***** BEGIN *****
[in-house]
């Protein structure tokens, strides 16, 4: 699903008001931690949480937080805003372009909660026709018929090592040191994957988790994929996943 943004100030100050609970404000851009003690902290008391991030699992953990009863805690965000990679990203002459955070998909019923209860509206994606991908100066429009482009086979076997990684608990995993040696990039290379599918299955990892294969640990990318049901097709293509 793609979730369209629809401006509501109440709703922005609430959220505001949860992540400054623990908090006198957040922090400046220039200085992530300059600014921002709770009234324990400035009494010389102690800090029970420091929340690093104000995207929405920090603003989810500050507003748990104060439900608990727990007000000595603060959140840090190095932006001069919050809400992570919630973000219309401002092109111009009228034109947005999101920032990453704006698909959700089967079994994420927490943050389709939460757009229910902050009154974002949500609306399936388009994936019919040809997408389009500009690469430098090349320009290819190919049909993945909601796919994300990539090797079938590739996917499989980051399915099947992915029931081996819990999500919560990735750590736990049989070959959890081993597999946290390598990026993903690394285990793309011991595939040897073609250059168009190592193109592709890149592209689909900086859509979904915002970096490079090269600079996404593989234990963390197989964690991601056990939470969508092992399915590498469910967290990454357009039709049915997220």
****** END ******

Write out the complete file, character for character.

[in-house]
């Protein structure tokens, strides 16, 4: 699903008001931690949480937080805003372009909660026709018929090592040191994957988790994929996943 943004100030100050609970404000851009003690902290008391991030699992953990009863805690965000990679990203002459955070998909019923209860509206994606991908100066429009482009086979076997990684608990995993040696990039290379599918299955990892294969640990990318049901097709293509 793609979730369209629809401006509501109440709703922005609430959220505001949860992540400054623990908090006198957040922090400046220039200085992530300059600014921002709770009234324990400035009494010389102690800090029970420091929340690093104000995207929405920090603003989810500050507003748990104060439900608990727990007000000595603060959140840090190095932006001069919050809400992570919630973000219309401002092109111009009228034109947005999101920032990453704006698909959700089967079994994420927490943050389709939460757009229910902050009154974002949500609306399936388009994936019919040809997408389009500009690469430098090349320009290819190919049909993945909601796919994300990539090797079938590739996917499989980051399915099947992915029931081996819990999500919560990735750590736990049989070959959890081993597999946290390598990026993903690394285990793309011991595939040897073609250059168009190592193109592709890149592209689909900086859509979904915002970096490079090269600079996404593989234990963390197989964690991601056990939470969508092992399915590498469910967290990454357009039709049915997220």